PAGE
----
(5) Specific military tactical pilot currency or proficiency in support of homeland defense.

(6) Military tactical aircraft post-maintenance test flights.

(7) Federal aircraft post maintenance check flights in support of homeland security.

(e) Priority Five. (1) Air transport of military commanders, their representatives, DoD/DND-sponsored key civilian personnel, non-DoD/DND or other Federal key civilian personnel who are of importance to national security.

(2) Dispersal of non-tactical military aircraft for their protection.

(3) Aircraft contracted to and/or operated by Federal agencies

(f) Priority Six. (1) State and local LEA directly engaged in law enforcement missions.

(2) Flight operations in accordance with approved Federal and State emergency plans.

(3) LIFEGUARD and MEDEVAC aircraft in direct support of emergency medical services.

(4) Flight operations essential to the development, production, and delivery of equipment, personnel, materials, and supplies essential to national security.

(5) Other essential CARDA missions not covered in Priority Three.

(g) Priority Seven. Other military flight operations.

(h) Priority Eight. Other flight operations not specifically listed in priorities 1 through 7.

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§245.22   Policy for application of EATPL.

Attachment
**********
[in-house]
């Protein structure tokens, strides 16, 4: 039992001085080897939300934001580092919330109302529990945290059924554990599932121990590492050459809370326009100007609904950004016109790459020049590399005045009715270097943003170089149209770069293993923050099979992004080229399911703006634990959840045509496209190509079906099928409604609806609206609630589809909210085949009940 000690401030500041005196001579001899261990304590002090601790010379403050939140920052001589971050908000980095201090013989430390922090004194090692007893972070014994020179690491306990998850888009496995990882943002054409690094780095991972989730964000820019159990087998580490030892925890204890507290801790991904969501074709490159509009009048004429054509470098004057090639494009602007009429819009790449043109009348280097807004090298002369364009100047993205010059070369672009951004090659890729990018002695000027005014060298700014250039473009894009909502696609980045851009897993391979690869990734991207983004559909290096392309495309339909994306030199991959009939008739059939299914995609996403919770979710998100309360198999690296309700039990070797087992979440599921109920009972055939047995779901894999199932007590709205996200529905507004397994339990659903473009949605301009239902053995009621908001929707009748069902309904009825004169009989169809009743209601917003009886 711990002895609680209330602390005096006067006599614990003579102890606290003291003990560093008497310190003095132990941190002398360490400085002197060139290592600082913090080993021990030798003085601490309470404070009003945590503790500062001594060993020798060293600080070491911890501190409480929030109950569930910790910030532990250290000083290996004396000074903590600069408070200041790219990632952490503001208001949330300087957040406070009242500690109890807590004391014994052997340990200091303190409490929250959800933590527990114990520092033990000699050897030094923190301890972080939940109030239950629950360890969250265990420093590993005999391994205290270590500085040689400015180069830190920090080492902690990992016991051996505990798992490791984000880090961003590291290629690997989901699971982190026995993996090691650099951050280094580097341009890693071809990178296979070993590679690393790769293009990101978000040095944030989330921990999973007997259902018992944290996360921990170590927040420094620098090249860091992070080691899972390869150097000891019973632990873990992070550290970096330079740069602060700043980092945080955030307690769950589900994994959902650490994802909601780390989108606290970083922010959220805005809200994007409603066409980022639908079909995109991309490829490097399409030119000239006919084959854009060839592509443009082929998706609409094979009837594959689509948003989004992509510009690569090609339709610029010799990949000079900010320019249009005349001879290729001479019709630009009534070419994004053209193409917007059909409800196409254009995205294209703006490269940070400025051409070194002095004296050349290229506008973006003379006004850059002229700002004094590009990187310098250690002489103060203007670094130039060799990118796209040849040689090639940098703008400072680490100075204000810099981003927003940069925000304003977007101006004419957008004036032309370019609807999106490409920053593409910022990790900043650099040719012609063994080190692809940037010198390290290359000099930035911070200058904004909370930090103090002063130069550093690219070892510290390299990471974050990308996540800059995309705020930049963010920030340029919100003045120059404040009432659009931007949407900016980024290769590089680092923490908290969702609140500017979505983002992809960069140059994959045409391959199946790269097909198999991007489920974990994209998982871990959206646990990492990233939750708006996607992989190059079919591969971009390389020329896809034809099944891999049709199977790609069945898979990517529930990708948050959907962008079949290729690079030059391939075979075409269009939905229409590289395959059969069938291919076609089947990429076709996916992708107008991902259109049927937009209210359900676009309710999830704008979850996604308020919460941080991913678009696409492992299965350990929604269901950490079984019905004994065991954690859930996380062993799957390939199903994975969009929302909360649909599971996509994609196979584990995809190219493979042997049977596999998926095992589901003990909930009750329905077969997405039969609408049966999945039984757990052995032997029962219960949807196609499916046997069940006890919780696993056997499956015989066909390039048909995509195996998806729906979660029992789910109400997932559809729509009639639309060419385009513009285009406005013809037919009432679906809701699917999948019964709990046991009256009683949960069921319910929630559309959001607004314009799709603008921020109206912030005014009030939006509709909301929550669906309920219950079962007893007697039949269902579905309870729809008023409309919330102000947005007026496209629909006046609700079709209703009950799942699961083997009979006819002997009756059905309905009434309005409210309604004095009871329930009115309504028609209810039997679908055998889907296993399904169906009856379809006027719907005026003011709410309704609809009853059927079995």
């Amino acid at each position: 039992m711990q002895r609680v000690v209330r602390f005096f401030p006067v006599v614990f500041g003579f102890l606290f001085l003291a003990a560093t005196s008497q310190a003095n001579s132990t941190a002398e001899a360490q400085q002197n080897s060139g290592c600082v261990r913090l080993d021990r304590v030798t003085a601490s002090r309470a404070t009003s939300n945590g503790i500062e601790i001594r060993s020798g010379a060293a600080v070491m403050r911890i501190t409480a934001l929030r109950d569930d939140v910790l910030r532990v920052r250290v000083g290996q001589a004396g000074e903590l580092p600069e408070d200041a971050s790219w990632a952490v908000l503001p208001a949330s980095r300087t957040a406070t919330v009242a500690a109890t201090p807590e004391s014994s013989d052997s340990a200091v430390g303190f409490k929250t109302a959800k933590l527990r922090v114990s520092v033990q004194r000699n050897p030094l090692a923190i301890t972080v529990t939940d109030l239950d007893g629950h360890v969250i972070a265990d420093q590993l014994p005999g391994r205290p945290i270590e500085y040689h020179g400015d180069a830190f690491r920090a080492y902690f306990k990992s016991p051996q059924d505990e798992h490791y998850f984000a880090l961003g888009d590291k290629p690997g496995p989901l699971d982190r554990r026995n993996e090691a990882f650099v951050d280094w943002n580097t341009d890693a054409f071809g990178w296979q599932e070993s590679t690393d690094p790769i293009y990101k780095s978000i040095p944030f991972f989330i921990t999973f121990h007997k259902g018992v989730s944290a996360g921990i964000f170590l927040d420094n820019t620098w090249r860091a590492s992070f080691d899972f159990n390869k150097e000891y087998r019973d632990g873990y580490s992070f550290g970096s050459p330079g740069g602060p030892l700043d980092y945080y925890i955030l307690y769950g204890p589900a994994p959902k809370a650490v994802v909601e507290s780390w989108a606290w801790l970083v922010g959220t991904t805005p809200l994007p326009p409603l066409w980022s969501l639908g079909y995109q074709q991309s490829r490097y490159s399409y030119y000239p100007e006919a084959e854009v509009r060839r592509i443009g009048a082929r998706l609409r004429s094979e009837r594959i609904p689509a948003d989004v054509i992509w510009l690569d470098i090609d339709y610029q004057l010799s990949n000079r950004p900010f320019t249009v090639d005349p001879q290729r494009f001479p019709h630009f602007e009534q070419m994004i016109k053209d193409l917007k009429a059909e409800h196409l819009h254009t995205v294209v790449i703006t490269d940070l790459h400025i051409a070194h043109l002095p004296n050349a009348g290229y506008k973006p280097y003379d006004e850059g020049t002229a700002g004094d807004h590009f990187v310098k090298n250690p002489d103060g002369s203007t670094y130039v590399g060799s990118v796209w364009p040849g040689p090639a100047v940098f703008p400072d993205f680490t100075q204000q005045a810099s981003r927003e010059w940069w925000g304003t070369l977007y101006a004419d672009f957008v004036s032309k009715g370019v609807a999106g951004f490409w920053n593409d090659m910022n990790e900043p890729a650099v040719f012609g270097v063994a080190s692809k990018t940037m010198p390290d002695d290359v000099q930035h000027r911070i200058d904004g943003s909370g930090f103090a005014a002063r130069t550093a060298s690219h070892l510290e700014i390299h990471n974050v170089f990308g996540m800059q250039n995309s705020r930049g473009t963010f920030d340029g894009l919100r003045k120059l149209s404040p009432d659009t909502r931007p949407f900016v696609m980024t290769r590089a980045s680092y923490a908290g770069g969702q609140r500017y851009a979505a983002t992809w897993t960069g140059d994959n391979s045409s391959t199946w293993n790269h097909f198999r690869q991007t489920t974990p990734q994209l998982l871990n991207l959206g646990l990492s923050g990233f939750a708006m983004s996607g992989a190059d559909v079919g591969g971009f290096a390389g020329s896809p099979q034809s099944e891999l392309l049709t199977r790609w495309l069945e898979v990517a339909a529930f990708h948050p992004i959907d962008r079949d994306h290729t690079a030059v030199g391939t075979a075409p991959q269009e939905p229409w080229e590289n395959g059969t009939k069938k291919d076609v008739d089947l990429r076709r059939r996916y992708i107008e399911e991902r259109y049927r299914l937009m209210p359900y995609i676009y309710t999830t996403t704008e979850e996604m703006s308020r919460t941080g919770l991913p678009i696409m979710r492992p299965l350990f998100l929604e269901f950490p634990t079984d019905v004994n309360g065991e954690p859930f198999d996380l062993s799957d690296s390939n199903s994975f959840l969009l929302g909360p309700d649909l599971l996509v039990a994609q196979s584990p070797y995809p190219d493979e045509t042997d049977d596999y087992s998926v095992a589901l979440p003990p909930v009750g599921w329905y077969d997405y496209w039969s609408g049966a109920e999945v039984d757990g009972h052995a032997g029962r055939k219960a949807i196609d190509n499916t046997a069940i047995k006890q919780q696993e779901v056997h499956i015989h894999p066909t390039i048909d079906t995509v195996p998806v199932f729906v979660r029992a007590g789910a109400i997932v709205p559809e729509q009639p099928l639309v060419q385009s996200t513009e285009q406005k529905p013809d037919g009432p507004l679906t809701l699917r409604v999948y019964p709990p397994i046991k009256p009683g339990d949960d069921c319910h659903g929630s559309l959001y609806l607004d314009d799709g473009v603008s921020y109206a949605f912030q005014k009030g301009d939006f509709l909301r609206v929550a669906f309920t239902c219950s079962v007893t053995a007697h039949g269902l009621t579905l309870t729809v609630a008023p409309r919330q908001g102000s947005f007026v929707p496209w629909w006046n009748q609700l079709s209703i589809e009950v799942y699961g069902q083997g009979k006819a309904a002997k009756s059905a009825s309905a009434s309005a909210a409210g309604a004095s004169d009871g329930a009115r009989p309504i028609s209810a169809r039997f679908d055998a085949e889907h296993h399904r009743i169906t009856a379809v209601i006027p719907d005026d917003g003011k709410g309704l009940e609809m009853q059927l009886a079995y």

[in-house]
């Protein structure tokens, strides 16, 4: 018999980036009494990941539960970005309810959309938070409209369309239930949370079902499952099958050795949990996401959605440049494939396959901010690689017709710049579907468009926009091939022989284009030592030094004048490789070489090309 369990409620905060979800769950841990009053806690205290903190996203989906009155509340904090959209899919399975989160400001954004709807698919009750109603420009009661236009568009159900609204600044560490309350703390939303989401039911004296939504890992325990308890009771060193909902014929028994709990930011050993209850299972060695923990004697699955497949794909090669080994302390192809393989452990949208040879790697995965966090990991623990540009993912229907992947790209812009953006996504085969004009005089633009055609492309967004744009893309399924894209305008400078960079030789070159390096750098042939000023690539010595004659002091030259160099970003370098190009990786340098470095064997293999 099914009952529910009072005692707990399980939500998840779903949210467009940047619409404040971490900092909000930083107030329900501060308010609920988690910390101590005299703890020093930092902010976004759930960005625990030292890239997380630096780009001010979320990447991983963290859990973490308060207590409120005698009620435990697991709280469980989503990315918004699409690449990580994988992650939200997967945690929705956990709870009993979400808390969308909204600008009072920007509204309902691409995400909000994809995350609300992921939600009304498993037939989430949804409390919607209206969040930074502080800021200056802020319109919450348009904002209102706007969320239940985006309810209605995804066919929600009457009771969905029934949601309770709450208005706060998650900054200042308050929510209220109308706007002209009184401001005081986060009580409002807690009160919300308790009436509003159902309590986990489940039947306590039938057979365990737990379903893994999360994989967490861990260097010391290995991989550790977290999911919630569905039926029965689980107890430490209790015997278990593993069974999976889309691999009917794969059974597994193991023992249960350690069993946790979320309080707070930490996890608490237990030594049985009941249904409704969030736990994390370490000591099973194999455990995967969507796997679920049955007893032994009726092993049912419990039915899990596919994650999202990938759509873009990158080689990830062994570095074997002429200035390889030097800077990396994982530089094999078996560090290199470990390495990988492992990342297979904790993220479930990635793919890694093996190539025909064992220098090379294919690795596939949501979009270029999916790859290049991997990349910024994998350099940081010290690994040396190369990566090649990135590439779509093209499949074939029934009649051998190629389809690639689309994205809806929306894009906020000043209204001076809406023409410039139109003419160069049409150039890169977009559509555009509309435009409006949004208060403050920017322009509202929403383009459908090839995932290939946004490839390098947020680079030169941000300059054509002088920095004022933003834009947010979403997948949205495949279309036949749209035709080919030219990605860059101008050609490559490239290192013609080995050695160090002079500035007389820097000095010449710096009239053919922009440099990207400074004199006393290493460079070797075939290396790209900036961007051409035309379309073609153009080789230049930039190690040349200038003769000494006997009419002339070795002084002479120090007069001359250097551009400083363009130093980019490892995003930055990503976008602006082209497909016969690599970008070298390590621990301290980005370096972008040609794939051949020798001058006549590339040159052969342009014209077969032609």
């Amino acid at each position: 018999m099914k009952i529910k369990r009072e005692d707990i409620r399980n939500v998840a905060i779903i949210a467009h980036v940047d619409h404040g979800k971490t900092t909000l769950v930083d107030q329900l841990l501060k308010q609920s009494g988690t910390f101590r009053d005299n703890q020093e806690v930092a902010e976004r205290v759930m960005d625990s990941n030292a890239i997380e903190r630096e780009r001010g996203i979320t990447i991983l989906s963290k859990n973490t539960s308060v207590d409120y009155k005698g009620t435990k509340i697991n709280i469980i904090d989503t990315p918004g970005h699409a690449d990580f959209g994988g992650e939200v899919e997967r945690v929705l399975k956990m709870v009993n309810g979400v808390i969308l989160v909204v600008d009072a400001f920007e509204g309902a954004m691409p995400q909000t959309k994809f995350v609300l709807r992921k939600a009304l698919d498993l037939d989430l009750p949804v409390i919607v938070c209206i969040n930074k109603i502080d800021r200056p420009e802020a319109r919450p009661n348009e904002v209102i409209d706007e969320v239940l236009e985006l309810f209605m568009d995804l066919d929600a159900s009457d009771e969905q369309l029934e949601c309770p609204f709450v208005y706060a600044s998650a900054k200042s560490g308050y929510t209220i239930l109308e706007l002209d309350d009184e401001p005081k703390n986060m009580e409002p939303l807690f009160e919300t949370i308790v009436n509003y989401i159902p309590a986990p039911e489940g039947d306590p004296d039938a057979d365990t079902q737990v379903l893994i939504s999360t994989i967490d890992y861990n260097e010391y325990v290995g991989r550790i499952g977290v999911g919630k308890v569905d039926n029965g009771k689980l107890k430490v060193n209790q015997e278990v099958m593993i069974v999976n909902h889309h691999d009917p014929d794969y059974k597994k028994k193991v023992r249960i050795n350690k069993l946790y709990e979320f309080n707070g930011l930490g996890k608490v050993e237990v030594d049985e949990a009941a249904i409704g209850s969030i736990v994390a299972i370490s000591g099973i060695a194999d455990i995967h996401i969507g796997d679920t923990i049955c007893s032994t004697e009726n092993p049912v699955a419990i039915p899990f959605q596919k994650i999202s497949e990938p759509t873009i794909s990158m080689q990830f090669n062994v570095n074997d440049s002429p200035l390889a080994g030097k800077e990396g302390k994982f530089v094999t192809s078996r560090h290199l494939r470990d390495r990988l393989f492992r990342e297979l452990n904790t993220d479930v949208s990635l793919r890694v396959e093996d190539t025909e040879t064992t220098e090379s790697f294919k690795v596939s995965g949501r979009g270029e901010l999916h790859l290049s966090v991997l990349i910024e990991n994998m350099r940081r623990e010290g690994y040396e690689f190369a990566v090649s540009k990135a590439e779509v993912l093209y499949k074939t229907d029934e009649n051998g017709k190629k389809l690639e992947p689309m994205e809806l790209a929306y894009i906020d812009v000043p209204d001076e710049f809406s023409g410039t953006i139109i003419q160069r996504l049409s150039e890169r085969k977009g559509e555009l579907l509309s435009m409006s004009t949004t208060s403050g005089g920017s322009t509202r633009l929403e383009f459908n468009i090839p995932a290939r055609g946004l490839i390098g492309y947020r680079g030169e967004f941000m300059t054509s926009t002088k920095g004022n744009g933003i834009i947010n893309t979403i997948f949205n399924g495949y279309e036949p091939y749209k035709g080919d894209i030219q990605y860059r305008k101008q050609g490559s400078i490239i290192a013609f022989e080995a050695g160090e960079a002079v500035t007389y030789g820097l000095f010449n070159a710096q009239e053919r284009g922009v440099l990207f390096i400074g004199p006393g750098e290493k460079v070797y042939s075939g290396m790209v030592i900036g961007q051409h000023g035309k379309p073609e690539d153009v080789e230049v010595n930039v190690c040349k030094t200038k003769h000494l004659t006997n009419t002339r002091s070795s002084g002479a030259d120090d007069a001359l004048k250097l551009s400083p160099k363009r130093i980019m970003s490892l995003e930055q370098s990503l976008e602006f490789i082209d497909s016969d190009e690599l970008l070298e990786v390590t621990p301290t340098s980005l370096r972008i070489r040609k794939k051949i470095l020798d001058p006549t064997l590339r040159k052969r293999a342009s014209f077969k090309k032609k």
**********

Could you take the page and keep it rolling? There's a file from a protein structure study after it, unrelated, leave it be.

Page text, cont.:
(a) The originator of an aircraft flight operation under the EATPL shall be responsible for determining and verifying that the mission meets the appropriate definition and priority in accordance with the list described in §245.22 of this part , and ensuring a security check of crew, cargo and aircraft has been completed prior to take off.

(b) The individual filing the flight plan will be responsible for including the priority number as determined by the originator of the aircraft flight operation, in the remarks section of the flight plan.

(c) Situations may occur that cannot be controlled by the EATPL. Aircraft emergencies and inbound international flights that have reached the point of no return, including foreign air carrier flights en route to safe haven airports in accordance with specific international agreements are examples of such situations. These events must be treated individually through coordination between ATC and appropriate military authorities in consideration of the urgency of the in-flight situation and existing tactical military conditions.

(d) Exceptions to EATPL. (1) DoD aircraft in priorities three through seven that do not meet EATPL restrictions may request an exemption from the appropriate military authority. For the contiguous 48 U.S. states, Alaska, Puerto Rico, U.S. Virgin Islands and Canada, requests shall be submitted to the appropriate NORAD Sector. For Hawaii, Guam, Wake Island, other U.S. Pacific Territories, and Pacific oceanic airspace over which FAA has air traffic control jurisdiction by international agreement, requests shall be submitted to the designated AADC.

(2) For Federal, State, local government agencies and aircraft in priority eight, a Security Control Authorization may be granted on a case-by-case basis. Requests for SCAs will be coordinated through TSA. TSA will forward those requests that it recommends for approval to the appropriate military authority. Aircraft with a SCA shall have a Security Assurance Check prior to take off. Refer to specific SCA procedures provided in separate agreement between the appropriate military authority and TSA.

[71 FR 61889, Oct. 20, 2006; 71 FR 66110, Nov. 13, 2006]